Fusion Message Board

In this space, visitors are invited to post any comments, questions, or skeptical observations about Philo T. Farnsworth's contributions to the field of Nuclear Fusion research.

Subject: Re: Stripping - the answer???
Date: Nov 19, 0:14 am
Poster: Richard Hull

On Nov 19, 0:14 am, Richard Hull wrote:

The cross sections for fusion on the low energy side of the tail have been exhaustively investigated (and indeed are vital for conventional efforts). The possibility for d-d reaction exists at >10kev energies, and has been demonstrated and documented.


Absolutely! I start getting out of the mud neutron counts in and around 11kv, but the counter isn't obviously clicking a full order of magnitude above background until about 17 kv. RH

>I too, will ignore the nay-sayers and get on with business. I'll be looking for high energy protons with a semiconductor detector, so I will be able to directly detect and measure energy of reaction products, as pulse height is a direct function of energy for these detectors. Given the way things are going, I'm not expecting results until some time next year, but even the plodders get there eventually.....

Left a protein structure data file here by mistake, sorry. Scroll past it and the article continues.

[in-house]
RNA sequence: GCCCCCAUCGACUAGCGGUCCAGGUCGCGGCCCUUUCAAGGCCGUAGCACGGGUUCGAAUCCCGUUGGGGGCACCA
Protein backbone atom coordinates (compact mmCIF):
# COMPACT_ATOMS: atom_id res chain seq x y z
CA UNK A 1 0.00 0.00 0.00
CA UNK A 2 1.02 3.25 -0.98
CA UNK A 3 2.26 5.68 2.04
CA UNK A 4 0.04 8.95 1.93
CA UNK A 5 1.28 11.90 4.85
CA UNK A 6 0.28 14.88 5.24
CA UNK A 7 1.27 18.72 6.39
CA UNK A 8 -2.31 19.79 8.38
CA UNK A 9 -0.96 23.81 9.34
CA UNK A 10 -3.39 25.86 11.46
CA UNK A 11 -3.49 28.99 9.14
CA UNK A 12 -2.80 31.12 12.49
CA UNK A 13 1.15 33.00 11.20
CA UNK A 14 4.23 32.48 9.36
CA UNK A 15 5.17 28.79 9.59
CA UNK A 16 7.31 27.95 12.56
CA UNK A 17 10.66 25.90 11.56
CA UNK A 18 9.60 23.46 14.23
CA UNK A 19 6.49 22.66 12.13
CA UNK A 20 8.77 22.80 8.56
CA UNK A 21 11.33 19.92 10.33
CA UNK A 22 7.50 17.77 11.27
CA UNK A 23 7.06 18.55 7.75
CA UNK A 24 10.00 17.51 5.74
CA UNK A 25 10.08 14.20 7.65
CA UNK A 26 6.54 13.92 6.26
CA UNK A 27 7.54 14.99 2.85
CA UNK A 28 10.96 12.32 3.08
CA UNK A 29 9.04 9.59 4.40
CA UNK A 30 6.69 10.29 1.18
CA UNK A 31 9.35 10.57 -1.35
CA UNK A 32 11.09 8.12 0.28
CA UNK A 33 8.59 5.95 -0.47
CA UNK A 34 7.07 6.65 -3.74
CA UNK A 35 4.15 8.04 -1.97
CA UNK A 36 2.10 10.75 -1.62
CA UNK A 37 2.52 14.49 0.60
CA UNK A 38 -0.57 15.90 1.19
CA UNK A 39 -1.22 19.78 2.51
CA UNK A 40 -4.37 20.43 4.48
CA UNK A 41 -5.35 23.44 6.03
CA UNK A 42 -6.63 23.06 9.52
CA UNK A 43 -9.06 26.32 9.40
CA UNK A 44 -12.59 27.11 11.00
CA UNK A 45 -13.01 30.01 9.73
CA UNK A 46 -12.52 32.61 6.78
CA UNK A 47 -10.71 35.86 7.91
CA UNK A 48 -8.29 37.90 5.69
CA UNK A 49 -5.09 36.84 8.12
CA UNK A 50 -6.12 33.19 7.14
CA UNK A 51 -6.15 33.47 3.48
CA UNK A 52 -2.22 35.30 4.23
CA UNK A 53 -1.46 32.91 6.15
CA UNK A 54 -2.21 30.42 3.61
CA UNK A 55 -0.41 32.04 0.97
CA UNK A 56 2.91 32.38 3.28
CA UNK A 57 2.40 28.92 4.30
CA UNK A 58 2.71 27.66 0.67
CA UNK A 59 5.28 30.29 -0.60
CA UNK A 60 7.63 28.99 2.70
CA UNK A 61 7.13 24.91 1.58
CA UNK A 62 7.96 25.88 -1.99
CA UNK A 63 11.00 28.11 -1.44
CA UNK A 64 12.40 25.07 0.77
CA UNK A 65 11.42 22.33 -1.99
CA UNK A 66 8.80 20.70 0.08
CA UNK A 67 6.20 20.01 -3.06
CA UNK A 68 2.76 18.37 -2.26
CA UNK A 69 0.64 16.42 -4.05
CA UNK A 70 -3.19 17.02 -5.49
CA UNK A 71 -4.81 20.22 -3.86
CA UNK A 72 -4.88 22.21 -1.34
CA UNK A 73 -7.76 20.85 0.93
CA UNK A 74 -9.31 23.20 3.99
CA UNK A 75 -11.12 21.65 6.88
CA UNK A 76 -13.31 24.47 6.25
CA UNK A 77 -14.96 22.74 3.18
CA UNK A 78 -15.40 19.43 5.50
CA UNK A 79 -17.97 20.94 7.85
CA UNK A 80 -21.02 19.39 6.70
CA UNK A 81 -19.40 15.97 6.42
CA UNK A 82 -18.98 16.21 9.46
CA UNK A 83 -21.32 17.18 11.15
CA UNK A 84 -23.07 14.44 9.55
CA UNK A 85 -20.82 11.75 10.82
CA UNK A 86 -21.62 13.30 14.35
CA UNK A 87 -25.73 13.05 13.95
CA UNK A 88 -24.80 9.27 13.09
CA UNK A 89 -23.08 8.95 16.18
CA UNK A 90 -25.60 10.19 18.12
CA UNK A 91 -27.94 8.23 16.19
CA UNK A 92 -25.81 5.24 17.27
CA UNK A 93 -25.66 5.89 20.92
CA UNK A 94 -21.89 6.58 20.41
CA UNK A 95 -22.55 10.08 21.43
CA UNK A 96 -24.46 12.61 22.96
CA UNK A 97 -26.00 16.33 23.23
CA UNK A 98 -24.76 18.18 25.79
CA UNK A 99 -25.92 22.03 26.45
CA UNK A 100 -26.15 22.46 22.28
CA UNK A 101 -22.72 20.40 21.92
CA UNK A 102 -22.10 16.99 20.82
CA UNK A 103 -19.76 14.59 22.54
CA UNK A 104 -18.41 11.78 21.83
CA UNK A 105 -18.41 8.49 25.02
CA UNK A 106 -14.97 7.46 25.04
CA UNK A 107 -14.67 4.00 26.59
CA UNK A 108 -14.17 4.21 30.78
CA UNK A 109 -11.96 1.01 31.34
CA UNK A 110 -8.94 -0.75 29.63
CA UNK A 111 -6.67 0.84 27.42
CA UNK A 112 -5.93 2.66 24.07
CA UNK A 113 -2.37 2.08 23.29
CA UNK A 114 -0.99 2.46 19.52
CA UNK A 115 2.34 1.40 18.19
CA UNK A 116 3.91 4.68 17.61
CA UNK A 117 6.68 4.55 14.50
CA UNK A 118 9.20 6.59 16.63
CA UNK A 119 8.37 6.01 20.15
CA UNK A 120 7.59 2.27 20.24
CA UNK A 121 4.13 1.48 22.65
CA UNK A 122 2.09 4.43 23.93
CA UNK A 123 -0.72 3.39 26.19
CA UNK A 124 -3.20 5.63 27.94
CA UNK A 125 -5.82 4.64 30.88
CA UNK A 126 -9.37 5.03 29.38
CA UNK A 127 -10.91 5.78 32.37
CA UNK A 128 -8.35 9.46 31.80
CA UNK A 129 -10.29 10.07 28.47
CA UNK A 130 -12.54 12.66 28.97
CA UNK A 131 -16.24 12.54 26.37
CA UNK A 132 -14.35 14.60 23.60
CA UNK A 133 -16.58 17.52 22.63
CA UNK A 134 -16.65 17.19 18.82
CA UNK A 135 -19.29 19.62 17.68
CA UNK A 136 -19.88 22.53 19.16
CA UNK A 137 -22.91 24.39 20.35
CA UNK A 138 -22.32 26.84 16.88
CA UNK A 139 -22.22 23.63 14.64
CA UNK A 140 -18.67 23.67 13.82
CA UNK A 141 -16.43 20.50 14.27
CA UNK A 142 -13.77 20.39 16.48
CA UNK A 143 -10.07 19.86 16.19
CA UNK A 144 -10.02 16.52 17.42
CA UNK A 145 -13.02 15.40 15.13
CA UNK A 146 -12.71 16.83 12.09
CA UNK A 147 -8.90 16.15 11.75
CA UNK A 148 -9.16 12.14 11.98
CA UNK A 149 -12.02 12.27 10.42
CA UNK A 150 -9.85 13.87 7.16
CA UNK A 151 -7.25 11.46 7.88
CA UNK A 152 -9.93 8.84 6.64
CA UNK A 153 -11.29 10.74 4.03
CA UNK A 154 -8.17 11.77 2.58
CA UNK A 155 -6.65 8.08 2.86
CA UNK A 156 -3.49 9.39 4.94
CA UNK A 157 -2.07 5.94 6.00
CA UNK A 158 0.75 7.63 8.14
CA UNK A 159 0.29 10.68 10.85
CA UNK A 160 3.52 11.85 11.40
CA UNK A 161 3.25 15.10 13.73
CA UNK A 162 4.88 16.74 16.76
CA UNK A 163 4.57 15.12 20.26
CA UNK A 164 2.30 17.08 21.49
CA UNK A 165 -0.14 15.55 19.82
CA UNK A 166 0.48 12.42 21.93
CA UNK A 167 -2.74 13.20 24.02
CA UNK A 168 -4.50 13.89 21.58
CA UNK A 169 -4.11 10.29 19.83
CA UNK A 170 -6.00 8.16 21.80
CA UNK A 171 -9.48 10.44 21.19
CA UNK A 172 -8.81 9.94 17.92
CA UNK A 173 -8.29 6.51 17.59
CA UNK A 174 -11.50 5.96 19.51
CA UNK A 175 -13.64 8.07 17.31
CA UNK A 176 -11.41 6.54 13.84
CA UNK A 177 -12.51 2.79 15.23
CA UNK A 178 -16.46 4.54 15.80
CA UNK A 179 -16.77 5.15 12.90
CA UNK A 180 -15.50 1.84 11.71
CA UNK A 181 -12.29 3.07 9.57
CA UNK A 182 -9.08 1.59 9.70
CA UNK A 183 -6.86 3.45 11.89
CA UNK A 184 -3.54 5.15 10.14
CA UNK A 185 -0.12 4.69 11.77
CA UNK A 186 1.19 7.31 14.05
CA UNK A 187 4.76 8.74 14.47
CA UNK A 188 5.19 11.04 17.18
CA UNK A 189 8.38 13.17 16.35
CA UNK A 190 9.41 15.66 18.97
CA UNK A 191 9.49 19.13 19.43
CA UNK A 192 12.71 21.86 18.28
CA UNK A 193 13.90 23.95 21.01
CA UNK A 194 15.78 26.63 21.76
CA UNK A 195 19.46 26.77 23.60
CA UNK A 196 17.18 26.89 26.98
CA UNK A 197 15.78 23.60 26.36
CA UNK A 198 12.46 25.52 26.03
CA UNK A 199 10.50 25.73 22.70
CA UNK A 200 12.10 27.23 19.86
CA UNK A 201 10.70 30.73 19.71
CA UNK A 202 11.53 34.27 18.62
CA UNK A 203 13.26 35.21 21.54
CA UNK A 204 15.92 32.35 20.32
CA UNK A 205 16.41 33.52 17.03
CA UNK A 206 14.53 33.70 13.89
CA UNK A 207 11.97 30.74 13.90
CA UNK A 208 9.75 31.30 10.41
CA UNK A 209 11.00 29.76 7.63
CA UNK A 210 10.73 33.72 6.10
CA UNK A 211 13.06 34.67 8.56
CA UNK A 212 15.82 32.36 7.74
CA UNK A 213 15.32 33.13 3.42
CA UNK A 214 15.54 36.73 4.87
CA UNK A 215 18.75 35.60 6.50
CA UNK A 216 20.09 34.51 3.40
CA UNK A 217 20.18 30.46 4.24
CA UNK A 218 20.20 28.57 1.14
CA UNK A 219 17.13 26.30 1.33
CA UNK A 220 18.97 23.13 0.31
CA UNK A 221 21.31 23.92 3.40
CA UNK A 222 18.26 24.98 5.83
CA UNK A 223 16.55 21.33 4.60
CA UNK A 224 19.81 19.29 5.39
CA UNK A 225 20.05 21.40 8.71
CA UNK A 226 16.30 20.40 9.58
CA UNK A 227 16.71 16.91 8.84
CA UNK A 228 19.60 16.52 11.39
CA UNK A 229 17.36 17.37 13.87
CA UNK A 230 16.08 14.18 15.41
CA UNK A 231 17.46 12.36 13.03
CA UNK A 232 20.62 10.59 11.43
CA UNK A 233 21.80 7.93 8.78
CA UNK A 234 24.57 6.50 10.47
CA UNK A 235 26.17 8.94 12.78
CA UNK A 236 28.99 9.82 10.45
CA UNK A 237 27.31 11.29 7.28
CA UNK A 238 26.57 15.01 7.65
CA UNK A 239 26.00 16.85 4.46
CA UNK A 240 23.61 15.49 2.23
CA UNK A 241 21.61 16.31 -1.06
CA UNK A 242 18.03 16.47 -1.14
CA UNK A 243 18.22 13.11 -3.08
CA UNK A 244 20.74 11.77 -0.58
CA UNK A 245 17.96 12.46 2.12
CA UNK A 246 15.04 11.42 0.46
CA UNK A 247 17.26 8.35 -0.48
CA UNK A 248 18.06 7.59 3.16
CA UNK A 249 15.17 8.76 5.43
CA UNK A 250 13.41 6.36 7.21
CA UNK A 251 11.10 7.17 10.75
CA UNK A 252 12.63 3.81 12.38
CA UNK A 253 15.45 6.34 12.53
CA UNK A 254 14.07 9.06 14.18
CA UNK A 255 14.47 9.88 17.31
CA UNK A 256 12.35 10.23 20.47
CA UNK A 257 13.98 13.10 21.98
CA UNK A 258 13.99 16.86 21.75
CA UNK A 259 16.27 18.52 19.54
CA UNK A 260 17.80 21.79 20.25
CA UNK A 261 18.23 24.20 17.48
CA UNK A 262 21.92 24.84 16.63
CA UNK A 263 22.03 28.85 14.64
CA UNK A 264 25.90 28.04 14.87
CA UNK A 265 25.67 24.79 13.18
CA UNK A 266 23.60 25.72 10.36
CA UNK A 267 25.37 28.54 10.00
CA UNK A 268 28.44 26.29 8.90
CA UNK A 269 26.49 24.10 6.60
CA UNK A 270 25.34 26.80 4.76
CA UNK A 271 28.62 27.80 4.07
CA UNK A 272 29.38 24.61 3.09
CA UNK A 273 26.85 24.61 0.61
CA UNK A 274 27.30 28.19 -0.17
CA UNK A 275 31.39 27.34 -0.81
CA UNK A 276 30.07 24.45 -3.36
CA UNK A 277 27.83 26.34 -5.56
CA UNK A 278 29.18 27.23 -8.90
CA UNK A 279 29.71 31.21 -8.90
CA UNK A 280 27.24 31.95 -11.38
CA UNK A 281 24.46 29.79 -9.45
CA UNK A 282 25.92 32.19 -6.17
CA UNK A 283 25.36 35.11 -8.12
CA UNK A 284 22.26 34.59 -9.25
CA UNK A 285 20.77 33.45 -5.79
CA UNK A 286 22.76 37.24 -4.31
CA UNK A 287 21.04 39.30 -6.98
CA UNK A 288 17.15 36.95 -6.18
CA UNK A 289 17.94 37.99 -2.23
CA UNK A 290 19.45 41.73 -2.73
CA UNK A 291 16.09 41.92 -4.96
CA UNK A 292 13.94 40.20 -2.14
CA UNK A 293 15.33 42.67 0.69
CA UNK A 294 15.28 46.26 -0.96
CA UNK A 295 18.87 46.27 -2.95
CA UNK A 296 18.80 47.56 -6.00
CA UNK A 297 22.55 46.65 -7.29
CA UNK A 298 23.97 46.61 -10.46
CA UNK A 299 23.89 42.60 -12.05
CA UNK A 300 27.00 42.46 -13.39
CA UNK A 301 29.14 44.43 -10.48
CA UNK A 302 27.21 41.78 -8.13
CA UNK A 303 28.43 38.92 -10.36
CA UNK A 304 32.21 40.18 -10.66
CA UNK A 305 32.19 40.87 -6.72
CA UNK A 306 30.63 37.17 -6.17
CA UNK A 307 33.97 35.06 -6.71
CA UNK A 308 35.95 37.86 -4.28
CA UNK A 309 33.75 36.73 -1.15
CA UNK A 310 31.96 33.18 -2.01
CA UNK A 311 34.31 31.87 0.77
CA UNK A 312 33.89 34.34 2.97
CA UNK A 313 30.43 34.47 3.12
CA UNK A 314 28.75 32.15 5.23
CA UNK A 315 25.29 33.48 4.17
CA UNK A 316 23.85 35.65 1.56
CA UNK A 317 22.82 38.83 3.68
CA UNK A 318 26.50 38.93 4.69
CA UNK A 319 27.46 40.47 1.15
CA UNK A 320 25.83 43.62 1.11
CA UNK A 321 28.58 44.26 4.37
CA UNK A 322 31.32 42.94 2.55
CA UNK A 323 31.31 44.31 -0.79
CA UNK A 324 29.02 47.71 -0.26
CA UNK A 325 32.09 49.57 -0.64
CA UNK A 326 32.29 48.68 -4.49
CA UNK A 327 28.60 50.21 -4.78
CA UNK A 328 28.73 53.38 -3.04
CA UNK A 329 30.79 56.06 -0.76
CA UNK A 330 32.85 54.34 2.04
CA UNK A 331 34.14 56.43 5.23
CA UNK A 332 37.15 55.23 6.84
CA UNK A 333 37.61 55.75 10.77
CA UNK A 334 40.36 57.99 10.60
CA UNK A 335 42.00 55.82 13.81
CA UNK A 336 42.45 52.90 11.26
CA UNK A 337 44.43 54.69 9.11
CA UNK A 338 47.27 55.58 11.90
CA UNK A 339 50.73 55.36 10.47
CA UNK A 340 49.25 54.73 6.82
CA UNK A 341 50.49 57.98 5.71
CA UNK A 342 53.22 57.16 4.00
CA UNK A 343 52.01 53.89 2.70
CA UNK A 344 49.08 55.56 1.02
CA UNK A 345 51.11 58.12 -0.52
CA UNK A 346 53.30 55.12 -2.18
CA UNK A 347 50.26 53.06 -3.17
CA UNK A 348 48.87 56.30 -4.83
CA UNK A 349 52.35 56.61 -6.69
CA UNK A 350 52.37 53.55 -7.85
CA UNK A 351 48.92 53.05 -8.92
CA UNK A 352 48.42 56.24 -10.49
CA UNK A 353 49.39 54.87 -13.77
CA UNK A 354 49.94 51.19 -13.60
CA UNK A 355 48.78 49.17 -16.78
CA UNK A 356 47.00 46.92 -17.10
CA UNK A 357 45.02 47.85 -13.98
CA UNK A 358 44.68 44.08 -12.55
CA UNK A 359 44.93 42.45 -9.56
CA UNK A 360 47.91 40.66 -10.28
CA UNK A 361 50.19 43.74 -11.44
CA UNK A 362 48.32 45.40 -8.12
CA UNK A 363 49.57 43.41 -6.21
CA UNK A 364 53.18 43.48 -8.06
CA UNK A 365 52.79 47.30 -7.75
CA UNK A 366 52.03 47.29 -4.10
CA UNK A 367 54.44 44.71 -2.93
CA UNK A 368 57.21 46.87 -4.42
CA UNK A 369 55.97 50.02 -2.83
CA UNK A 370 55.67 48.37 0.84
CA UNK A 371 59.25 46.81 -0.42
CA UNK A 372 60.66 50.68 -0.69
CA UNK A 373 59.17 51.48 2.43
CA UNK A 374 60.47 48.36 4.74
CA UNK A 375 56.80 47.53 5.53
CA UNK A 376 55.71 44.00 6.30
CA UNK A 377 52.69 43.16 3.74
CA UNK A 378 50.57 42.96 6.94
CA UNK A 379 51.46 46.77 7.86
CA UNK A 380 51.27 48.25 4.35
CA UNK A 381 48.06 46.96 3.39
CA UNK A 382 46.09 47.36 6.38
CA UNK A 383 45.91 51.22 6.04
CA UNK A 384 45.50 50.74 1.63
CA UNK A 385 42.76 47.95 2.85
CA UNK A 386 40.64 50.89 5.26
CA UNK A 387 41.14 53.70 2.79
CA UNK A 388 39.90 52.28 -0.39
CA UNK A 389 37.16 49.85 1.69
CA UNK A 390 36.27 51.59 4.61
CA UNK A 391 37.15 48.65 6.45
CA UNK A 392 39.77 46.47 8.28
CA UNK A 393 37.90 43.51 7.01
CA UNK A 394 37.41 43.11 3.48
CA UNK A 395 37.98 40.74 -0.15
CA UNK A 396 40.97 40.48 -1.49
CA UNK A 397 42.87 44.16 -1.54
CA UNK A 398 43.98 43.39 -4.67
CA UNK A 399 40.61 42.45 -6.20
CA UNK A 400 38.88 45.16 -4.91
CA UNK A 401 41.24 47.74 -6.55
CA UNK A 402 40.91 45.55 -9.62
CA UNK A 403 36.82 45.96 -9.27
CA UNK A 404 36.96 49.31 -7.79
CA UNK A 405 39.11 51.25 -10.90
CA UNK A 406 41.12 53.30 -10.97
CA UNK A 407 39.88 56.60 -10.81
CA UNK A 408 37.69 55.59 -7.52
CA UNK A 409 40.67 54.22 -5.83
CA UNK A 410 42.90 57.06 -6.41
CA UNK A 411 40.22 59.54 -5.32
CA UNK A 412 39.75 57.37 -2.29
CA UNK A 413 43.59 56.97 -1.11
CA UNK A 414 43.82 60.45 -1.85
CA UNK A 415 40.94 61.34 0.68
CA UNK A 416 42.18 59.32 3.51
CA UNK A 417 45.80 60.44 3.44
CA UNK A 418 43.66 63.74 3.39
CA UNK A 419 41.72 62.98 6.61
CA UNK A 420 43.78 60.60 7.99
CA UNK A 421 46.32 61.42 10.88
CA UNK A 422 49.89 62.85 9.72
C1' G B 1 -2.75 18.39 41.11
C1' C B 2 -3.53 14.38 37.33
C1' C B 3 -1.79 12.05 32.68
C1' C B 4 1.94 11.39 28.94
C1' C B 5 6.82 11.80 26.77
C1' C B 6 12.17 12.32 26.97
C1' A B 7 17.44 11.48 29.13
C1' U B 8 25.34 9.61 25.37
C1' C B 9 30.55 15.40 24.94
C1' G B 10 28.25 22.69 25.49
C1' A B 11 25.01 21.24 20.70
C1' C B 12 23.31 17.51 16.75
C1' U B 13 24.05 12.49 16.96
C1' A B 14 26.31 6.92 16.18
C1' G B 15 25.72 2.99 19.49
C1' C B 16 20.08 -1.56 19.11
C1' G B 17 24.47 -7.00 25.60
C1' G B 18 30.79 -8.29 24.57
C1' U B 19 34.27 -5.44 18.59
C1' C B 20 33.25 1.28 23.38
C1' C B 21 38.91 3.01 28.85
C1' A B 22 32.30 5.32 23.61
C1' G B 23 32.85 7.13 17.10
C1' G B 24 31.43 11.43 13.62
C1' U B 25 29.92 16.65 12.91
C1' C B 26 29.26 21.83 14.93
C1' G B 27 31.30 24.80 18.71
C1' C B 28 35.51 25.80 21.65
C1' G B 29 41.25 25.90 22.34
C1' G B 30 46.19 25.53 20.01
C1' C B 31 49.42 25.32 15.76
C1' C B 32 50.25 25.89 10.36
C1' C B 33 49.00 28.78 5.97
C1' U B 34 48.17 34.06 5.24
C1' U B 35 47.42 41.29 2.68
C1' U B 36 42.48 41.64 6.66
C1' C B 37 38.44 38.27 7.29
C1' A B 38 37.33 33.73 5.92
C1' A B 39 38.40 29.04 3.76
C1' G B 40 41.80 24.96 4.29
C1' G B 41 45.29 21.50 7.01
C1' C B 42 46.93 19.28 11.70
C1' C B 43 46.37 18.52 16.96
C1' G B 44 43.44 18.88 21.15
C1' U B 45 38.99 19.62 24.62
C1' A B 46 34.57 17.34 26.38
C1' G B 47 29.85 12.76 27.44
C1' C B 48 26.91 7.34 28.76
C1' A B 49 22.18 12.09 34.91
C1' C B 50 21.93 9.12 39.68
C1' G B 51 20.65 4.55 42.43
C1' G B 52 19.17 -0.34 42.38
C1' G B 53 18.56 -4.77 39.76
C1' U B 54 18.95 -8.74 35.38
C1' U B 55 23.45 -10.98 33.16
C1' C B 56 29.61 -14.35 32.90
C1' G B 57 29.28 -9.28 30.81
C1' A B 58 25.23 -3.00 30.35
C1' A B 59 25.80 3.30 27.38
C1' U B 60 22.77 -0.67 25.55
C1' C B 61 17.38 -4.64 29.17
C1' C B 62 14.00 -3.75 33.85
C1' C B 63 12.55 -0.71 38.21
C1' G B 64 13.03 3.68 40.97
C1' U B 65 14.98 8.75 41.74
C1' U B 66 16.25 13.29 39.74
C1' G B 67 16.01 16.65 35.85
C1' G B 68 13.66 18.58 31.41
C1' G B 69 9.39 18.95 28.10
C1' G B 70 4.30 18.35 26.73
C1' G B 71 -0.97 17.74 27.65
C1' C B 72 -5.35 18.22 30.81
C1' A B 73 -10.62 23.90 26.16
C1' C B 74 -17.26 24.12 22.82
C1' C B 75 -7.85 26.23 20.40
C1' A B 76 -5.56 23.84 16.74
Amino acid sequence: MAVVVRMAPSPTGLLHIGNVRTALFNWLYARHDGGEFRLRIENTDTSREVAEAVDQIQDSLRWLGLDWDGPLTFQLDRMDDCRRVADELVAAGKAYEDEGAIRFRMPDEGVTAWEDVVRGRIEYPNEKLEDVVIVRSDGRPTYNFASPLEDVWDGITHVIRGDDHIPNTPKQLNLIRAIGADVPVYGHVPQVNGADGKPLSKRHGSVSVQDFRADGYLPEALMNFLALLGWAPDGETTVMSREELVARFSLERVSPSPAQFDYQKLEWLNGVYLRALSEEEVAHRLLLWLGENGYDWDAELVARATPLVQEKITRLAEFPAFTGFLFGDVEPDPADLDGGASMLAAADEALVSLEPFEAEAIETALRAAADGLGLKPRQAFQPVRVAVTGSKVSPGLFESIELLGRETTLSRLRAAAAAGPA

I consider myself a plodder as well. Slow, baby steps teach better than anything. There is a lot of knowledge to absorb along the way to enhance our studies.

Francis Bacon's Essay on "Studies" ought to be mandatory reading for every student and scientist.

His prose is some of the most complicated in structure within the english language, but his messages are always powerful and worth the extra strain on the brain.

I quote as small portion and condense his exact words below.

"Studies serve for delight, for ornament, and for ability......To spend too much time in studies is sloth; to use them too much for ornament is affectation; to make judgements wholly by their rules is the humor of a scholar. They perfect nature, and are perfected by experience; for natural studies are like natural plants, that they need prunning by study; and studies themselves do give forth direction too much at large, except they be bounded by experience. Crafty men contemn studies, simple men admire them and wise men use them; for they teach not their own use; but that is a wisdom without them and above them, won by observation. Read not to contradict and confute nor to believe and take for granted nor to find talk and discourse, but to weigh and consider."

Richard Hull